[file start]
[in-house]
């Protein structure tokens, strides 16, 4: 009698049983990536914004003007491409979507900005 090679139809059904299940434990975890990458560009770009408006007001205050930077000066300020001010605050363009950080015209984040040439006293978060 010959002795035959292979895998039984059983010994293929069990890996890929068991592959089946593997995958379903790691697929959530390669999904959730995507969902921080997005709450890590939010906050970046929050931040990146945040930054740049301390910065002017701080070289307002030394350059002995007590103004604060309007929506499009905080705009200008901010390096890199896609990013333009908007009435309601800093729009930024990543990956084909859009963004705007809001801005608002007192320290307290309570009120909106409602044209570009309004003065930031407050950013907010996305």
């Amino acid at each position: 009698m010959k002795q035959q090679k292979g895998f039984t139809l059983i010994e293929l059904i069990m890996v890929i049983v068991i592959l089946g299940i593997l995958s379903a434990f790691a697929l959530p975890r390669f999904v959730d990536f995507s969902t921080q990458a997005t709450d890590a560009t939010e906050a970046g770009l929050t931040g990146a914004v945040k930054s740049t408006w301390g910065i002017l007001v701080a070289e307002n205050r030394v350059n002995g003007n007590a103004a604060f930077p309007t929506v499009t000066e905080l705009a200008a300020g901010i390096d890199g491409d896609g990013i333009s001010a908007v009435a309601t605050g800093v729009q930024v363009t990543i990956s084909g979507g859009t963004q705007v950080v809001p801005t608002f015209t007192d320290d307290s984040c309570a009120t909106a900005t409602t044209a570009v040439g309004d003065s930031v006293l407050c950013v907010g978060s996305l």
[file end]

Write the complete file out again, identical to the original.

[in-house]
């Protein structure tokens, strides 16, 4: 009698049983990536914004003007491409979507900005 090679139809059904299940434990975890990458560009770009408006007001205050930077000066300020001010605050363009950080015209984040040439006293978060 010959002795035959292979895998039984059983010994293929069990890996890929068991592959089946593997995958379903790691697929959530390669999904959730995507969902921080997005709450890590939010906050970046929050931040990146945040930054740049301390910065002017701080070289307002030394350059002995007590103004604060309007929506499009905080705009200008901010390096890199896609990013333009908007009435309601800093729009930024990543990956084909859009963004705007809001801005608002007192320290307290309570009120909106409602044209570009309004003065930031407050950013907010996305």
């Amino acid at each position: 009698m010959k002795q035959q090679k292979g895998f039984t139809l059983i010994e293929l059904i069990m890996v890929i049983v068991i592959l089946g299940i593997l995958s379903a434990f790691a697929l959530p975890r390669f999904v959730d990536f995507s969902t921080q990458a997005t709450d890590a560009t939010e906050a970046g770009l929050t931040g990146a914004v945040k930054s740049t408006w301390g910065i002017l007001v701080a070289e307002n205050r030394v350059n002995g003007n007590a103004a604060f930077p309007t929506v499009t000066e905080l705009a200008a300020g901010i390096d890199g491409d896609g990013i333009s001010a908007v009435a309601t605050g800093v729009q930024v363009t990543i990956s084909g979507g859009t963004q705007v950080v809001p801005t608002f015209t007192d320290d307290s984040c309570a009120t909106a900005t409602t044209a570009v040439g309004d003065s930031v006293l407050c950013v907010g978060s996305l």